It’s been challenging. In Chile, estates are facing shortages of basic materials such as bottles and paper. Also, they face a significant increase in labor costs. These bottlenecks haven’t improved and importers should expect longer delivery times for sure.
Freights from Chile are just starting to increase so it should mean a rise in the overall cost of wine in the Chinese market. Fortunately, the exchange rate has been favorable to Chilean exports the last couple of years, so vineyards haven’t reflected all the cost increases in the FOB [freight on board] prices.
5 You’ve been critical of wine trade fairs and questioned the benefits versus the costs. What are your general thoughts on these fairs in China?
Depending on the strategy, they might be useful. I participated in many wine fairs all these years. For me, with a focus on mid-range to high-end Chilean wines, it’s totally a waste of resources. If you are an exporter looking for importers, maybe it’s a proper channel. But I’m certain that while the wine fairs get pricier, their rate of return is diminishing.
Potential customers aren’t really going as much as they used to because there are so many fairs and they are so similar. During the month starting in mid-October, there isn’t a week without wine fairs in the main cities, and particularly in Shanghai. I don’t see any interest and it’s always the same crowd. Also, how can a small estate stand out in a wine fair among the deluge of brands coming into the Chinese market?
6 You’ve now had wine shops in Beijing and Shanghai. What’s the difference between consumers in those two cities?
I was in Beijing until four years ago, so the trends might have changed since. (We still do online delivery in Beijing but that is to long-term customers.)
Saying that, I recall that Beijing customers were interested in the most expensive wines or cheapest of all. The mid-range wines were hard to promote.
In that sense, my customers in Shanghai are totally different. They seldom buy expensive bottles and never buy cheap wines. Instead, they target the mid-priced bottles. This difference has to do with the use of the wine: while in Beijing, it was more about wine as a gift, in Shanghai, it’s more about personal consumption, with customers looking for good value and to enjoy the wine with friends.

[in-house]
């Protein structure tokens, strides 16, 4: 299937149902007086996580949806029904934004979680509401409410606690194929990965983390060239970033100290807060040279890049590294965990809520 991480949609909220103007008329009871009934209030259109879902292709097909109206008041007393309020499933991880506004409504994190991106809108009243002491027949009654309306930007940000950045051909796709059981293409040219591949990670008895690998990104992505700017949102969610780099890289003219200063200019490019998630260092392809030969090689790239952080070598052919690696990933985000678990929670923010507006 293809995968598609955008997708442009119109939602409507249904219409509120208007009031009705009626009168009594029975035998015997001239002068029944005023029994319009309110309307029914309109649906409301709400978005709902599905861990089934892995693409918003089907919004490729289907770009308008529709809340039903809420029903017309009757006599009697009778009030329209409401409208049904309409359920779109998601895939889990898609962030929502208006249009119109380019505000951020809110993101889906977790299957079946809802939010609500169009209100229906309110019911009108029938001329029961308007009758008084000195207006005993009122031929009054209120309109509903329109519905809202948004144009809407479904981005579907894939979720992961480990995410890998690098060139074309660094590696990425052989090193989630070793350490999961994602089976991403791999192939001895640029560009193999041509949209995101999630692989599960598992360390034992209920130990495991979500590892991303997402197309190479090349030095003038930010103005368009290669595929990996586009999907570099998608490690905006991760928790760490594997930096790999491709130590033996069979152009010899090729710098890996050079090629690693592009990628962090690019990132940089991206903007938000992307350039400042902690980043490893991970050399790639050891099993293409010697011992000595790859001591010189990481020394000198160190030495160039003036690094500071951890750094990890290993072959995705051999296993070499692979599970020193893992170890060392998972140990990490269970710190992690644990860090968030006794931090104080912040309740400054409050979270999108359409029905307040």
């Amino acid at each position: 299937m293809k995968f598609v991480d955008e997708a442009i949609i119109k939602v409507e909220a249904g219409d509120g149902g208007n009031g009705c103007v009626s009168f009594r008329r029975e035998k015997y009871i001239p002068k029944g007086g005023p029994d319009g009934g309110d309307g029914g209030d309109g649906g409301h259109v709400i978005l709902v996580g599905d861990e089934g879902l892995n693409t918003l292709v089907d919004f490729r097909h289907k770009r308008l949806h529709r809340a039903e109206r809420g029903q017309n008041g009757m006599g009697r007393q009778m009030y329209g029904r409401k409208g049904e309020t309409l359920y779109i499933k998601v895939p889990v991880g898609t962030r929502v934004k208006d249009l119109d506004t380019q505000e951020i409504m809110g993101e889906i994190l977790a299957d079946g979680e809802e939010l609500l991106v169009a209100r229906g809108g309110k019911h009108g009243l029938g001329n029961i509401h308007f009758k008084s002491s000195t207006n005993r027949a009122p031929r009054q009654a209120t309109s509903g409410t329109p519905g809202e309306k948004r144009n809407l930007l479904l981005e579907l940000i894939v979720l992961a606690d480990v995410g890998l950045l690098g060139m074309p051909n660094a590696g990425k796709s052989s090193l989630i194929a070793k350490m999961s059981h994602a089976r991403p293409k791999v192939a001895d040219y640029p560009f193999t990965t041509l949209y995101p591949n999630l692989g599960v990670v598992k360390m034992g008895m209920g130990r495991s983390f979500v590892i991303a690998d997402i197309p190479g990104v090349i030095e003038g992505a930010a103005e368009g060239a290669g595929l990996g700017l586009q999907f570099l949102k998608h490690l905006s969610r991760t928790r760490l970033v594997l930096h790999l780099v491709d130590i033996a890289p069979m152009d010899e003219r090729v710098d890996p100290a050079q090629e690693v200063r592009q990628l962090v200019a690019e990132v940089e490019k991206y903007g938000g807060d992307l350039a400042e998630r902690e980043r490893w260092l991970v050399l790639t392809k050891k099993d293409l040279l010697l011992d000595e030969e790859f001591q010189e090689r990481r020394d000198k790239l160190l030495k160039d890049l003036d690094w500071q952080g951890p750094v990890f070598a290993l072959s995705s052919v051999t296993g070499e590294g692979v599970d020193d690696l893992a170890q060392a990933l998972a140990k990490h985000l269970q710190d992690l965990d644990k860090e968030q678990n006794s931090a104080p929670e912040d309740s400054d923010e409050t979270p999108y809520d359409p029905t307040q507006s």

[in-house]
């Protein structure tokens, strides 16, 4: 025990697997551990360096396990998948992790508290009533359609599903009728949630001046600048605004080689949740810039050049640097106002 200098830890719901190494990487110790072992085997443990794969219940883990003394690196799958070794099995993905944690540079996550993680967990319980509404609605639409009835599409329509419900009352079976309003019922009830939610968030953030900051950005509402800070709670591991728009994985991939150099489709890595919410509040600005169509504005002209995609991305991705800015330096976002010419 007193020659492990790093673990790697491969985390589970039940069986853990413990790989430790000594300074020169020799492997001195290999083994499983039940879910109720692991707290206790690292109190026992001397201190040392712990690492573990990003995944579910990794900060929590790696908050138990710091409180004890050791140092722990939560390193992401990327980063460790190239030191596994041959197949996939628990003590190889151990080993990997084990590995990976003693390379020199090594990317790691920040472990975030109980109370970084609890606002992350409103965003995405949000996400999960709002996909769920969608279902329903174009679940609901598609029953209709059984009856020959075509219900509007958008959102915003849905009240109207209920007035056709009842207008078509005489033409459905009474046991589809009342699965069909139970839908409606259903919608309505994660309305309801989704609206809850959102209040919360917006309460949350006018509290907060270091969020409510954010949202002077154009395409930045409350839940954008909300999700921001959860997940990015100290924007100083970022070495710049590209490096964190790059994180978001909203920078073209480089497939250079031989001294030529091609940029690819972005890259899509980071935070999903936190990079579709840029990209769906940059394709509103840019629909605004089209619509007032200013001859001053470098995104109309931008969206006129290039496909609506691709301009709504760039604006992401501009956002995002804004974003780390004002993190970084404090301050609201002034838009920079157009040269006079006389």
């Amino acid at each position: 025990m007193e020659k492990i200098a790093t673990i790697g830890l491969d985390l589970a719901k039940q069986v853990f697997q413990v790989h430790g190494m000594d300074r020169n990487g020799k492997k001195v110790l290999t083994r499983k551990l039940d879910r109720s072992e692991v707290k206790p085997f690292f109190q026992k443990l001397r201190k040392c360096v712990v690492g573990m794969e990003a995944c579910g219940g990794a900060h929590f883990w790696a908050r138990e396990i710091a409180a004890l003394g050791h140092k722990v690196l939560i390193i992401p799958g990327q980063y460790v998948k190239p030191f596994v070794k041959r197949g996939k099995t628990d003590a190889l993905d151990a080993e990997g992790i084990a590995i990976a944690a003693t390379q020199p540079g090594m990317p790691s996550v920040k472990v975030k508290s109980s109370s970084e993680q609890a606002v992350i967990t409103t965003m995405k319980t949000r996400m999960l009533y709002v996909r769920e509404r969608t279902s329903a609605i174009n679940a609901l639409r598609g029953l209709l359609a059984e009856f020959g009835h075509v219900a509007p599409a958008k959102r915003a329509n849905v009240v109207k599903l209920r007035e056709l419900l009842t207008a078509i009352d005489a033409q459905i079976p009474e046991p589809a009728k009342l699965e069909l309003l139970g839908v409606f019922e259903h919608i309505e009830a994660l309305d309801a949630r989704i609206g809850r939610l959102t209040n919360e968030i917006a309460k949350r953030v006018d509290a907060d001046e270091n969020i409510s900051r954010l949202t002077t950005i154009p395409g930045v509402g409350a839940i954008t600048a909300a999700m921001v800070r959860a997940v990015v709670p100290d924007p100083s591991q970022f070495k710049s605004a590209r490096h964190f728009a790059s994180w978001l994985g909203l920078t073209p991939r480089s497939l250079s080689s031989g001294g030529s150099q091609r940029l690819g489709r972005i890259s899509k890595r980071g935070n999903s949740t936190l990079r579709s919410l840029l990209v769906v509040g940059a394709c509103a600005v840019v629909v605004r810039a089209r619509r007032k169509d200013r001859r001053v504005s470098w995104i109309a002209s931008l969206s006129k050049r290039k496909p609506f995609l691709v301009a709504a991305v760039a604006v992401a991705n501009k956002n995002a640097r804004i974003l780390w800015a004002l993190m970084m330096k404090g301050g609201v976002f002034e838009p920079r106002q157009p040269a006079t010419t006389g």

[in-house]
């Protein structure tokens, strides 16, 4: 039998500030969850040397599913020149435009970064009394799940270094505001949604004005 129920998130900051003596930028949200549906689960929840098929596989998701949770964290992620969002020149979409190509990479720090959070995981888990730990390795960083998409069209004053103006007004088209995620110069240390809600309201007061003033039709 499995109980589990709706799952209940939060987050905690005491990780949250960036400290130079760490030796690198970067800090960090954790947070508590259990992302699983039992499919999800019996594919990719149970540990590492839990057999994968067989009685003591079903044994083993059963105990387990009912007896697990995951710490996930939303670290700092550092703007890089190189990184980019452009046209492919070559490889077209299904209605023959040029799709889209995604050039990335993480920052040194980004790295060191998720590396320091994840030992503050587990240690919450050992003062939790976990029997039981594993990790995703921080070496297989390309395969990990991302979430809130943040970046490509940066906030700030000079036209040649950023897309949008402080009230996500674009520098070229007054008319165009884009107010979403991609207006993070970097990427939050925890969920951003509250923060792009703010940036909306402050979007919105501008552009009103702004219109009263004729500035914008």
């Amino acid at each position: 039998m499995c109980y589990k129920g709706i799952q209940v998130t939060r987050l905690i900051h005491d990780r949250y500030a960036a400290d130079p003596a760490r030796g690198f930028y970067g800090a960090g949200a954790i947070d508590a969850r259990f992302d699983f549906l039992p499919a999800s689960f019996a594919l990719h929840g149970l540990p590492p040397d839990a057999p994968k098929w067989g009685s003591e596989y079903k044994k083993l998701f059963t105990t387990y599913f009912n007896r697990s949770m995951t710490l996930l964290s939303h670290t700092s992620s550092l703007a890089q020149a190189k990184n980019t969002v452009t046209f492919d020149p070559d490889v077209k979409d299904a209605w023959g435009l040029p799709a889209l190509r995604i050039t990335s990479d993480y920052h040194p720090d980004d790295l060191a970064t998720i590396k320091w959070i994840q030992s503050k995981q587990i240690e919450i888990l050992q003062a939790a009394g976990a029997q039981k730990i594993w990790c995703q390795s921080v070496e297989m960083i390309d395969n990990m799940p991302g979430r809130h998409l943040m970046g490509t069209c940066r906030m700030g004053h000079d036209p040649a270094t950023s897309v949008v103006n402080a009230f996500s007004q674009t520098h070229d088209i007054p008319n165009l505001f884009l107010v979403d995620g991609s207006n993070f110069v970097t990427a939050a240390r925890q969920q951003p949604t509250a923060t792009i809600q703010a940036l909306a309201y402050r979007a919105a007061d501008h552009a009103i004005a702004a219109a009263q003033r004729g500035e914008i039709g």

7 Chile isn’t just about wine but lots of other great foods and drinks, too. What are three Chilean products we can find in China?
Cherries are an extremely successful story. In only 10 years, they become one of the most relevant agro-industrial export goods from Chile, surpassing 1 billion dollars in value two years ago. About 95% of those cherries end up in China, so it’s a bit risky [to be so dependent]. Wine producers are now struggling to compete with cherry producers in terms of labor and land prices, increasing the overall production costs. [I’m going to post a separate article about this topic.]
Other Chilean products with great potential in the Chinese market are basically related to protein, such as salmon, lamb and beef. Hopefully, Chilean lamb can be a winner because my family has flocks in Tierra del Fuego!
When you’re not drinking Chilean wine, what are some of your favorites from around the world?
Sorry to say, I’m not that adventurous about wines in China. Luckily enough, I can still get surprised by my own wines, discovering their development with age, and checking the different vintages and impact of weather changes in recent years. Also trying the wines with different friends and customers always brings a special feeling.
From our non-Chilean selection, but still in our portfolio, Argentina’s Catena Zapata Malbec is always enjoyable as are the fine Spanish wines. Otherwise, it’s hard to find value elsewhere in my opinion. Prices tend to be excessive and it’s hard to understand which wines comes from established overseas estates and which are special labels for the Chinese market.